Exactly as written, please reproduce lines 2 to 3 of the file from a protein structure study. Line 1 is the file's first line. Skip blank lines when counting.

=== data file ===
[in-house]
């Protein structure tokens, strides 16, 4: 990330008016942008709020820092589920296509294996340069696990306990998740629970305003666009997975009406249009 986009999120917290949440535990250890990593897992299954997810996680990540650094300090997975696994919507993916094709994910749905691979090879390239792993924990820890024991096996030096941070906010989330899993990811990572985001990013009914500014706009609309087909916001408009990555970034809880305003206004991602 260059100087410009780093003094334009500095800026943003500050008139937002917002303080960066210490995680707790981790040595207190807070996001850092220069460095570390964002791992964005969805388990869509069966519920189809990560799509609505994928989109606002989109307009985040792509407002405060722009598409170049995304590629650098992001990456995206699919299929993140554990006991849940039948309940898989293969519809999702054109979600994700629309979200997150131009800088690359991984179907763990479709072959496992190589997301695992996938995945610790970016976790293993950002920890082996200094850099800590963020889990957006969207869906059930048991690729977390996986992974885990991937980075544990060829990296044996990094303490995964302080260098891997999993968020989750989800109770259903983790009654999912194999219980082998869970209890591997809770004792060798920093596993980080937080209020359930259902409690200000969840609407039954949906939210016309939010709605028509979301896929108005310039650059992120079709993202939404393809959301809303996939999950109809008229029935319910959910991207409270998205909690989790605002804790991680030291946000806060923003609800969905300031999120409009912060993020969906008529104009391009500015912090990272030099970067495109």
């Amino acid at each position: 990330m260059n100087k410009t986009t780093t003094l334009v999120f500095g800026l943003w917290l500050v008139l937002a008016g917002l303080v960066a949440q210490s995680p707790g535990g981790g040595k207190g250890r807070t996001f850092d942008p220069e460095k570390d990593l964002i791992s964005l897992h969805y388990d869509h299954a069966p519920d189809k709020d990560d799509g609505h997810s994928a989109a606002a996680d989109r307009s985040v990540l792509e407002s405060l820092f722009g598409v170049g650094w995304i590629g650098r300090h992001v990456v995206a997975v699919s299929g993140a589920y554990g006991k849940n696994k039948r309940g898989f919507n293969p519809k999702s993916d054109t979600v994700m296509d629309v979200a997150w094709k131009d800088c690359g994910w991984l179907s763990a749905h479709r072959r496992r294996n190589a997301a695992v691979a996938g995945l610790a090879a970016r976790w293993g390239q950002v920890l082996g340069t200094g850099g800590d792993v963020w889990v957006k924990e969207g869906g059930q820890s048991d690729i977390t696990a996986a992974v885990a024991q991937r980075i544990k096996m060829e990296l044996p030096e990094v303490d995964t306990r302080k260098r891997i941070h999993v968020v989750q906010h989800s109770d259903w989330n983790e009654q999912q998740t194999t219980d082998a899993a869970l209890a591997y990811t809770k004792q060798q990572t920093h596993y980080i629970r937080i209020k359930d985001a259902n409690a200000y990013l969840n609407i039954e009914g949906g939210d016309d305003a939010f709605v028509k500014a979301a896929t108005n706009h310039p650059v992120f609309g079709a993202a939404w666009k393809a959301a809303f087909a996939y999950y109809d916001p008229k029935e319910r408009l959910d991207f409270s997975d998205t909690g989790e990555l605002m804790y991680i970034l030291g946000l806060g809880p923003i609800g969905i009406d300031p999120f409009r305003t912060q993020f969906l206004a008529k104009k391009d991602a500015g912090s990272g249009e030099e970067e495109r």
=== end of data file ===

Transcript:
């Protein structure tokens, strides 16, 4: 990330008016942008709020820092589920296509294996340069696990306990998740629970305003666009997975009406249009 986009999120917290949440535990250890990593897992299954997810996680990540650094300090997975696994919507993916094709994910749905691979090879390239792993924990820890024991096996030096941070906010989330899993990811990572985001990013009914500014706009609309087909916001408009990555970034809880305003206004991602 260059100087410009780093003094334009500095800026943003500050008139937002917002303080960066210490995680707790981790040595207190807070996001850092220069460095570390964002791992964005969805388990869509069966519920189809990560799509609505994928989109606002989109307009985040792509407002405060722009598409170049995304590629650098992001990456995206699919299929993140554990006991849940039948309940898989293969519809999702054109979600994700629309979200997150131009800088690359991984179907763990479709072959496992190589997301695992996938995945610790970016976790293993950002920890082996200094850099800590963020889990957006969207869906059930048991690729977390996986992974885990991937980075544990060829990296044996990094303490995964302080260098891997999993968020989750989800109770259903983790009654999912194999219980082998869970209890591997809770004792060798920093596993980080937080209020359930259902409690200000969840609407039954949906939210016309939010709605028509979301896929108005310039650059992120079709993202939404393809959301809303996939999950109809008229029935319910959910991207409270998205909690989790605002804790991680030291946000806060923003609800969905300031999120409009912060993020969906008529104009391009500015912090990272030099970067495109």
């Amino acid at each position: 990330m260059n100087k410009t986009t780093t003094l334009v999120f500095g800026l943003w917290l500050v008139l937002a008016g917002l303080v960066a949440q210490s995680p707790g535990g981790g040595k207190g250890r807070t996001f850092d942008p220069e460095k570390d990593l964002i791992s964005l897992h969805y388990d869509h299954a069966p519920d189809k709020d990560d799509g609505h997810s994928a989109a606002a996680d989109r307009s985040v990540l792509e407002s405060l820092f722009g598409v170049g650094w995304i590629g650098r300090h992001v990456v995206a997975v699919s299929g993140a589920y554990g006991k849940n696994k039948r309940g898989f919507n293969p519809k999702s993916d054109t979600v994700m296509d629309v979200a997150w094709k131009d800088c690359g994910w991984l179907s763990a749905h479709r072959r496992r294996n190589a997301a695992v691979a996938g995945l610790a090879a970016r976790w293993g390239q950002v920890l082996g340069t200094g850099g800590d792993v963020w889990v957006k924990e969207g869906g059930q820890s048991d690729i977390t696990a996986a992974v885990a024991q991937r980075i544990k096996m060829e990296l044996p030096e990094v303490d995964t306990r302080k260098r891997i941070h999993v968020v989750q906010h989800s109770d259903w989330n983790e009654q999912q998740t194999t219980d082998a899993a869970l209890a591997y990811t809770k004792q060798q990572t920093h596993y980080i629970r937080i209020k359930d985001a259902n409690a200000y990013l969840n609407i039954e009914g949906g939210d016309d305003a939010f709605v028509k500014a979301a896929t108005n706009h310039p650059v992120f609309g079709a993202a939404w666009k393809a959301a809303f087909a996939y999950y109809d916001p008229k029935e319910r408009l959910d991207f409270s997975d998205t909690g989790e990555l605002m804790y991680i970034l030291g946000l806060g809880p923003i609800g969905i009406d300031p999120f409009r305003t912060q993020f969906l206004a008529k104009k391009d991602a500015g912090s990272g249009e030099e970067e495109r």